Time slips by so fast.
One day you're in high school, the next squinting at faces, searching for traces of the long-ago teenagers you once knew.
So few left now in the Dorsey High class of 1942, gathered for a 70th reunion lunch at the Marina del Rey Hotel.
Of about 50 tracked down from the original 400 or so, 15 of you make it to this meeting room, which is decked out in Dorsey green and white.
You are 87, 88, 89. Around your necks, you wear name tags featuring your cap-and-gown black-and-whites from the yearbook.
Seventy years. Still, those days you can't ever forget.
When the superintendent gathered you outside to announce the attack on Pearl Harbor. When your prom was canceled out of fears you might be bombed, with a large gathering and light blazing through the gymnasium glass.
When the young men among you were told to come to school Fridays in white shirts and dark jeans to learn to drill, and you marched back and forth carrying flat wooden rifles made in shop, trying not to think about the draft notices heading your way.
"Remember that?" asks one old classmate. And not everyone does.
"We've lived a long time since then," says Marge Gordon Stein, who like most of the women wears a tag with several last names — the one you knew her by followed by one or more marrieds.
"How lucky to be together that long. I wasn't that lucky," she tells Leonard Franklin, when he says he and Arlyne just celebrated their 61st anniversary.
In your group, you've lost husbands, wives, friends, even children. You know some who've had the blackboard wiped clean.
You ask one friend who's come without her Dorsey husband if he's passed, and she tells you, "No, he's fine. He just doesn't have a memory anymore so I had to place him in an Alzheimer's home."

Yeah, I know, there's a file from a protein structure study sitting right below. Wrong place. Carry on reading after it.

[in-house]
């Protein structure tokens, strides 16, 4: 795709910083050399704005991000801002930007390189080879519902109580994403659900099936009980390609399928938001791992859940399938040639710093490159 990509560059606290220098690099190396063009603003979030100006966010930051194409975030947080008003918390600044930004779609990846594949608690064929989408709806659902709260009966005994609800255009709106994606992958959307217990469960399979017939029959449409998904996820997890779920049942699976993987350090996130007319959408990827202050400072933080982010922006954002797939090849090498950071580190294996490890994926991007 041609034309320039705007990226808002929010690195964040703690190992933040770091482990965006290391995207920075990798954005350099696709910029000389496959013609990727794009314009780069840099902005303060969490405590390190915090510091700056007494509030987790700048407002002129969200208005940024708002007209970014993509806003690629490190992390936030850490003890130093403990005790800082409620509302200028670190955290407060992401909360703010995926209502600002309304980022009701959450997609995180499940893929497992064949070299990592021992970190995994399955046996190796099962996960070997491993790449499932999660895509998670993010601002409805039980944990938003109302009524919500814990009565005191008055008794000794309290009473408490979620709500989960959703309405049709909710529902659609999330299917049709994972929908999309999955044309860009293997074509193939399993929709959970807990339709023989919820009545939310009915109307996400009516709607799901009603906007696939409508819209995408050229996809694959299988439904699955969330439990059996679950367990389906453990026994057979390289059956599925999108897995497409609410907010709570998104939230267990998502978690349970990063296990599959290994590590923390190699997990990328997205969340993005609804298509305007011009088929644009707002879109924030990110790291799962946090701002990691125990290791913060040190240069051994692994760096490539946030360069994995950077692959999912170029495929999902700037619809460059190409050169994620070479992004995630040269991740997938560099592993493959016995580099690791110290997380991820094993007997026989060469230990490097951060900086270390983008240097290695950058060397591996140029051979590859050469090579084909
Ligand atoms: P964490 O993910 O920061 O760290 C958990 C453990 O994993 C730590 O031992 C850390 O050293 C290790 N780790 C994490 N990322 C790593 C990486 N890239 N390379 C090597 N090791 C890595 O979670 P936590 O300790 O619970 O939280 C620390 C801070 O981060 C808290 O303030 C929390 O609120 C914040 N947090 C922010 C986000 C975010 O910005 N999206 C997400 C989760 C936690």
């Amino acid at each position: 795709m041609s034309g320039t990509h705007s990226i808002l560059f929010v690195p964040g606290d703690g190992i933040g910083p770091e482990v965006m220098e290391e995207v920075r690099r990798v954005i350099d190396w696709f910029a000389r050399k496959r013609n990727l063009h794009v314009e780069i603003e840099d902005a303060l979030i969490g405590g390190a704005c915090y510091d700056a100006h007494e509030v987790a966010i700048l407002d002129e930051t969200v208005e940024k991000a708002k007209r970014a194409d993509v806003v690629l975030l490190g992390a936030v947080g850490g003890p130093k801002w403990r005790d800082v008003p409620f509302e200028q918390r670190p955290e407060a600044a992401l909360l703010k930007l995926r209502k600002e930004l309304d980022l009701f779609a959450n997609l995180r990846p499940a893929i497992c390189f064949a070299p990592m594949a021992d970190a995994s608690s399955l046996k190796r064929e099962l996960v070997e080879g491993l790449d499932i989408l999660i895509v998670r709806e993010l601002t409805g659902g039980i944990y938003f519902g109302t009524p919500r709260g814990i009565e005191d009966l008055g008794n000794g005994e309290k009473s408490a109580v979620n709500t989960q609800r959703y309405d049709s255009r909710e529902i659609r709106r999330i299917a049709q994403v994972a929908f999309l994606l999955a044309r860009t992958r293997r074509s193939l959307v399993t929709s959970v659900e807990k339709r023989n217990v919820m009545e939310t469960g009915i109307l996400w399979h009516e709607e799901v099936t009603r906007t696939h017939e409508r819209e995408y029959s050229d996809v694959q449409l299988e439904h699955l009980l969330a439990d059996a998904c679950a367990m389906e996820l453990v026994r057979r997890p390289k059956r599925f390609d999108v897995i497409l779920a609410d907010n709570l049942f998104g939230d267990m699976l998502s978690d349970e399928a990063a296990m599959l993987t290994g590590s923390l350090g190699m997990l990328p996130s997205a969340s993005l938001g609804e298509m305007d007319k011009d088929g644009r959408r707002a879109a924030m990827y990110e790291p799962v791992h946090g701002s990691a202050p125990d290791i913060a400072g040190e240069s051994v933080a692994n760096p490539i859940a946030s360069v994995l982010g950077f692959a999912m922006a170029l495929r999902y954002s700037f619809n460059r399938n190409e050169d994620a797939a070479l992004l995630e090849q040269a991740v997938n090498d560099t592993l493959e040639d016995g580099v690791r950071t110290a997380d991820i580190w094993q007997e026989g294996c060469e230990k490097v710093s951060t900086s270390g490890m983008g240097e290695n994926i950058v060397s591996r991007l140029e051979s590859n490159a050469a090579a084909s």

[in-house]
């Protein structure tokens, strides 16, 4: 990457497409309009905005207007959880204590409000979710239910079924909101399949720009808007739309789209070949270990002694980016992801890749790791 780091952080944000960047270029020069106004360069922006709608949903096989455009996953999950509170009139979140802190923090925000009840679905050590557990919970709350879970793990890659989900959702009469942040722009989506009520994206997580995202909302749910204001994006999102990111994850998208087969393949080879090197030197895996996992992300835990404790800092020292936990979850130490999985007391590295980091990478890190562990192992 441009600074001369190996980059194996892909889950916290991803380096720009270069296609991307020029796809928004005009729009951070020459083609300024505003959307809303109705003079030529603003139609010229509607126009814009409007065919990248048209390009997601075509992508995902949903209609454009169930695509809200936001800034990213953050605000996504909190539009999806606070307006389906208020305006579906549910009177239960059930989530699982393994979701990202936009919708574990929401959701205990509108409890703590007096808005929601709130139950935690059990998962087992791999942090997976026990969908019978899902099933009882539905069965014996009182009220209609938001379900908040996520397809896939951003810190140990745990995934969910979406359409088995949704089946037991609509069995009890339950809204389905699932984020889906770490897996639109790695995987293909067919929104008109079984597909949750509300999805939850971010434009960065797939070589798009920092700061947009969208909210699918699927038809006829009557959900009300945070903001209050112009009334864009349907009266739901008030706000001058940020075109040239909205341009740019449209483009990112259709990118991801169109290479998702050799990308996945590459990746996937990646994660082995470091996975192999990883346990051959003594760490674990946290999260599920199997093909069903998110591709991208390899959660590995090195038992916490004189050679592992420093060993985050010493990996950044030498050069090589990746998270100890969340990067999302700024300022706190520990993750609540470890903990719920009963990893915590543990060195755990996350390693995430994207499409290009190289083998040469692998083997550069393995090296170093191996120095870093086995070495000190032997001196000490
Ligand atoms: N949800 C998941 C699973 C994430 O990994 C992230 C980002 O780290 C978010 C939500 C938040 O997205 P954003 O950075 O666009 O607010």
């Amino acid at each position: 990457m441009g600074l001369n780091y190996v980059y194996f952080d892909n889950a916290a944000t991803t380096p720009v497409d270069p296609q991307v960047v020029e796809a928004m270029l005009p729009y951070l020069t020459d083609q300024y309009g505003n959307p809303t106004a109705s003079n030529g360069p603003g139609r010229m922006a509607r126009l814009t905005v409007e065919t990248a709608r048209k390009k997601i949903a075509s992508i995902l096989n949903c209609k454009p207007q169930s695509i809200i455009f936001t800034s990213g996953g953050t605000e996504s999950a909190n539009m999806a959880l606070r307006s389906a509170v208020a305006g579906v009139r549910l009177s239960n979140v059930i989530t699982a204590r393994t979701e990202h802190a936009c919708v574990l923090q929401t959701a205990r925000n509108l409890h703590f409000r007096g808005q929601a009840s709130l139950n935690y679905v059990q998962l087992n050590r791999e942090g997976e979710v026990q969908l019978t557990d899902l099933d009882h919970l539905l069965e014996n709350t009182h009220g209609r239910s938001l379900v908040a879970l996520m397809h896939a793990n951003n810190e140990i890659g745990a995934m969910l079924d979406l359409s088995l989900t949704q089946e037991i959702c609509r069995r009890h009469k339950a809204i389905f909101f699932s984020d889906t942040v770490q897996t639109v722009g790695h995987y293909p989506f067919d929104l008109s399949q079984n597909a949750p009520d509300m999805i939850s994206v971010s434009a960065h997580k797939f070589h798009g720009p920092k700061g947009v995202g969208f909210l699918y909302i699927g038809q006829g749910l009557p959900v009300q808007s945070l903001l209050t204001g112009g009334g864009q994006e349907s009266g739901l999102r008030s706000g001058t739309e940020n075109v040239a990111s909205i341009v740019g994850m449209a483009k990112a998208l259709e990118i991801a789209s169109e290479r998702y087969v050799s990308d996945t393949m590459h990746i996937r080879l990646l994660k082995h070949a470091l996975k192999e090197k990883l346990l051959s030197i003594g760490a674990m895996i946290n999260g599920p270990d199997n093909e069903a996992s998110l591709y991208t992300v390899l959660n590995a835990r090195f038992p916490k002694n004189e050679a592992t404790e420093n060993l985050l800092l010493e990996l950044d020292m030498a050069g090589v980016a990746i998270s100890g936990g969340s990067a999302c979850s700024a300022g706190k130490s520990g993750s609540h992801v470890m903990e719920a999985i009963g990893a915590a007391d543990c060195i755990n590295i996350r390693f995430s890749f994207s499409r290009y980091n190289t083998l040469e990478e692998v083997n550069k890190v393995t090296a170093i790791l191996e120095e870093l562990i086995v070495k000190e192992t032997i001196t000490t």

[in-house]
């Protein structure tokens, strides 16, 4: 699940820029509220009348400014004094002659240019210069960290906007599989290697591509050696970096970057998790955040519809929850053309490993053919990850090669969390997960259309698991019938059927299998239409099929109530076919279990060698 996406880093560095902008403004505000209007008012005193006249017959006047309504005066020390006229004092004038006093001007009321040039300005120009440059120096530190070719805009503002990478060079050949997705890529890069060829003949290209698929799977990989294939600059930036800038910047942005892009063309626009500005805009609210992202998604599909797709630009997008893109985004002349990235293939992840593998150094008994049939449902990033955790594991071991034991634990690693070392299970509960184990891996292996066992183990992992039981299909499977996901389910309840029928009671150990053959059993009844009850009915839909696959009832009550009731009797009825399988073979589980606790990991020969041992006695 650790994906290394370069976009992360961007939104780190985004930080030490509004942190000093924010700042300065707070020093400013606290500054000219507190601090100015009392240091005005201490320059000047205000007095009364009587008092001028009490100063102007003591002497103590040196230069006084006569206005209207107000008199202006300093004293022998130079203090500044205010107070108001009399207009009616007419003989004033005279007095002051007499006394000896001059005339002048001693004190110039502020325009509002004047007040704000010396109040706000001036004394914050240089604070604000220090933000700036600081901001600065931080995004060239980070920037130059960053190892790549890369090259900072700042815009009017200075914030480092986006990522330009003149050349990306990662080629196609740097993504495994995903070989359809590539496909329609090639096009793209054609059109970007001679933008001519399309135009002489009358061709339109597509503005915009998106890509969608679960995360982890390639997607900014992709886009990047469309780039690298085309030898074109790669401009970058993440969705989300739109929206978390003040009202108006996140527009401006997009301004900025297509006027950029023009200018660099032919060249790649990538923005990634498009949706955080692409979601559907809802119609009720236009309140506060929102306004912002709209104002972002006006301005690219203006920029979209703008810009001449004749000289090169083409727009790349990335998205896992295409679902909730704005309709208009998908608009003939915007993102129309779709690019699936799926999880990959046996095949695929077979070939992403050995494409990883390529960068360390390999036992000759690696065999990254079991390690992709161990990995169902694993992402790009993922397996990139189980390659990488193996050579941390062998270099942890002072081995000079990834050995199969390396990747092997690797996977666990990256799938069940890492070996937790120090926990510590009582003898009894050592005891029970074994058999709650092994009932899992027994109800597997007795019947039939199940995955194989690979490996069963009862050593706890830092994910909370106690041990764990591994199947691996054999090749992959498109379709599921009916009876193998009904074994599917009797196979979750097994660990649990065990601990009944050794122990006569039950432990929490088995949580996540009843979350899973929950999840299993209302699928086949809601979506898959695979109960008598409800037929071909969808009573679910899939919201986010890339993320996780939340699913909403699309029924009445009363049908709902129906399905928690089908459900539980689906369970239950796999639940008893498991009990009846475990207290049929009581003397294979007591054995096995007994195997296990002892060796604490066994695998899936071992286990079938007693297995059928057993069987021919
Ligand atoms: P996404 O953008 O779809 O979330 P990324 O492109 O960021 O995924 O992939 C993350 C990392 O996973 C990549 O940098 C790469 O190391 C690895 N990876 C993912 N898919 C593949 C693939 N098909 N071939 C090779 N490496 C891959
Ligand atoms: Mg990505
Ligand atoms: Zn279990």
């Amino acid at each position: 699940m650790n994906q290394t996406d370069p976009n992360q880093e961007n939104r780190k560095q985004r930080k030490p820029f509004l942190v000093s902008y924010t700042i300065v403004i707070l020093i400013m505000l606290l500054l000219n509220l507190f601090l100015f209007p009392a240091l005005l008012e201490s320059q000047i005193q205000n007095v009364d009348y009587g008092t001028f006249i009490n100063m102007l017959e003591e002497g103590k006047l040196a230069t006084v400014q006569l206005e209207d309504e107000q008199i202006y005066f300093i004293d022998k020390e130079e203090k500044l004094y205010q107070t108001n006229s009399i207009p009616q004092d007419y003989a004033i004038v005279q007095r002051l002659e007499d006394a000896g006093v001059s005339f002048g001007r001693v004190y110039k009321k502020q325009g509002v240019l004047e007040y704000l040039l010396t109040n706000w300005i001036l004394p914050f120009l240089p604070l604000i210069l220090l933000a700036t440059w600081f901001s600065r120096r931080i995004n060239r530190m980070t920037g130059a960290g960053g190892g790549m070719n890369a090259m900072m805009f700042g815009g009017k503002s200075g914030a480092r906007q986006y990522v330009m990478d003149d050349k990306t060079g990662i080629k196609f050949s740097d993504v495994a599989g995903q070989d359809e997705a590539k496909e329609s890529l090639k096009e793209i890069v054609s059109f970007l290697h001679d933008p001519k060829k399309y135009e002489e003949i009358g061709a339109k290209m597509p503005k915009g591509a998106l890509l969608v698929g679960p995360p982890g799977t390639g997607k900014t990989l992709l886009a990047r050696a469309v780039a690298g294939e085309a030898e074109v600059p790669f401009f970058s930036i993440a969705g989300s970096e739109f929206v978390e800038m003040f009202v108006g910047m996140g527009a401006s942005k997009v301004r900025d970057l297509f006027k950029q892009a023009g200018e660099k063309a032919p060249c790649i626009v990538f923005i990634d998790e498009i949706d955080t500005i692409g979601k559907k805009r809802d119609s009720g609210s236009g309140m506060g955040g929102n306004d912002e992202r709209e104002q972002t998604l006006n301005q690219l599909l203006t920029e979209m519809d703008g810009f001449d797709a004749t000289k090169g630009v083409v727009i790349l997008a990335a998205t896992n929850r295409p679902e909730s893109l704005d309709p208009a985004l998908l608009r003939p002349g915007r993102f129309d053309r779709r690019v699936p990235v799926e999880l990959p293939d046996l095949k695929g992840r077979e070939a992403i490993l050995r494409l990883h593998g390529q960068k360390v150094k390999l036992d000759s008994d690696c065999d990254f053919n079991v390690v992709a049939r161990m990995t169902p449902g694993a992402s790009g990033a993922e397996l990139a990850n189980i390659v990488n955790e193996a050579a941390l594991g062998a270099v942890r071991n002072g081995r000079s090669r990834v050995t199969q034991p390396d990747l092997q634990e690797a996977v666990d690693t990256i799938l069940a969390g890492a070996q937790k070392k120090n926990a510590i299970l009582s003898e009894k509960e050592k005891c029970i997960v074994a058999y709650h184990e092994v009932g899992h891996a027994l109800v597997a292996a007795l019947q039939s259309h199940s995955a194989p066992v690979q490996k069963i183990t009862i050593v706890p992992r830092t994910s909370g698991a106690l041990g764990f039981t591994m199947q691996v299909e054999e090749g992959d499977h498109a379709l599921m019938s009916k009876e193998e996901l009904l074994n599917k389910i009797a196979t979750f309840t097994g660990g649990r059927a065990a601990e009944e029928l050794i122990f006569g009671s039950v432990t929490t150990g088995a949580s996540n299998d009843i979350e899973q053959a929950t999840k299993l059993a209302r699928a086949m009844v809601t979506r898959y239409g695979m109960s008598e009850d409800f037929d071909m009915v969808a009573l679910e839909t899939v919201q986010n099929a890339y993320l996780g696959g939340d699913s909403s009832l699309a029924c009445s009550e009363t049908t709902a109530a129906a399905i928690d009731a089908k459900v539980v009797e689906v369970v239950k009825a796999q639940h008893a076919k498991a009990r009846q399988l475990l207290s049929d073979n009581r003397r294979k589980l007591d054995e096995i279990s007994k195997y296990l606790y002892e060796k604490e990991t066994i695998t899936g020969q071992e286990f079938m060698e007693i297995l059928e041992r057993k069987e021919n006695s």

Glenn Miller's playing in the background, along with the Dorseys and Duke Ellington.
After chicken with pineapple and fluffy slices of lemon cake, you take your turns standing to say a few words.
There's Bill Livingstone, who bailed out of a flaming plane over Germany and was a prisoner of war for six months. Bert Fernald, who still sets off alarms at the airport because of the shrapnel he's got in his shoulder from being blown off his gun in Italy — and who delivered five babies, including one of his own, as an L.A. police officer, before he retired in '72.
Tom Fukasawa glides past his family's forced internment with the words, "Then the war in the Pacific started, and I had to move inland."
Some things are better now, you say. But you're all feeling nostalgic, for a "pre-smog" L.A., when doors stayed unlocked and big department stores lined Broadway.
Ray Wiley takes you back as he talks about his breakthrough moment in the garment business, when he decided enough with polyester, time to make soft cotton clothes, but pre-washed so they wouldn't shrink.
"It was just about the time when men were leaving their ties at home. They were going to work in just an open shirt," he says. "So it was more like an easy life was coming in, and we all were starting to barbecue at night at home and things were different."
It's getting on. You've sung the school songs — "Oh we're Dorsey Dons from Dorsey town" — and some of you have driven a long way.
The twins, Jean Wright Kime and June Wright Nowell, say they have to start heading back to Oceanside.
"Loved being here with everybody. Wouldn't have missed it," Kime says as they walk out the door.
Her sister waves and then calls out, "Hope to see you all again someday. Bye."
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